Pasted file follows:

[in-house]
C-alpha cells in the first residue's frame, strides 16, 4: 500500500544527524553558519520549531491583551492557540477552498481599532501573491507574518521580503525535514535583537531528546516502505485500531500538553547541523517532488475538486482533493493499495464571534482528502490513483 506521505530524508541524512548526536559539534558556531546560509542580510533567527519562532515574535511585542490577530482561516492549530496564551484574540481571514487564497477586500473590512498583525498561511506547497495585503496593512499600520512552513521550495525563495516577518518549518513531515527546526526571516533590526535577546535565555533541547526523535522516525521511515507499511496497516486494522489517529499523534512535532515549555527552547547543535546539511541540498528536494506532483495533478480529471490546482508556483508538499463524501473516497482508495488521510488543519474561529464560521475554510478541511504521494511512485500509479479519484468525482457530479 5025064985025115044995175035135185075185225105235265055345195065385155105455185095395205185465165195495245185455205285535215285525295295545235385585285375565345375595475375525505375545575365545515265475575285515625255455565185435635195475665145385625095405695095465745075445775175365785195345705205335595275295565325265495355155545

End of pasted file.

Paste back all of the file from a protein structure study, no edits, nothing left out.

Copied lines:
[in-house]
C-alpha cells in the first residue's frame, strides 16, 4: 500500500544527524553558519520549531491583551492557540477552498481599532501573491507574518521580503525535514535583537531528546516502505485500531500538553547541523517532488475538486482533493493499495464571534482528502490513483 506521505530524508541524512548526536559539534558556531546560509542580510533567527519562532515574535511585542490577530482561516492549530496564551484574540481571514487564497477586500473590512498583525498561511506547497495585503496593512499600520512552513521550495525563495516577518518549518513531515527546526526571516533590526535577546535565555533541547526523535522516525521511515507499511496497516486494522489517529499523534512535532515549555527552547547543535546539511541540498528536494506532483495533478480529471490546482508556483508538499463524501473516497482508495488521510488543519474561529464560521475554510478541511504521494511512485500509479479519484468525482457530479 5025064985025115044995175035135185075185225105235265055345195065385155105455185095395205185465165195495245185455205285535215285525295295545235385585285375565345375595475375525505375545575365545515265475575285515625255455565185435635195475665145385625095405695095465745075445775175365785195345705205335595275295565325265495355155545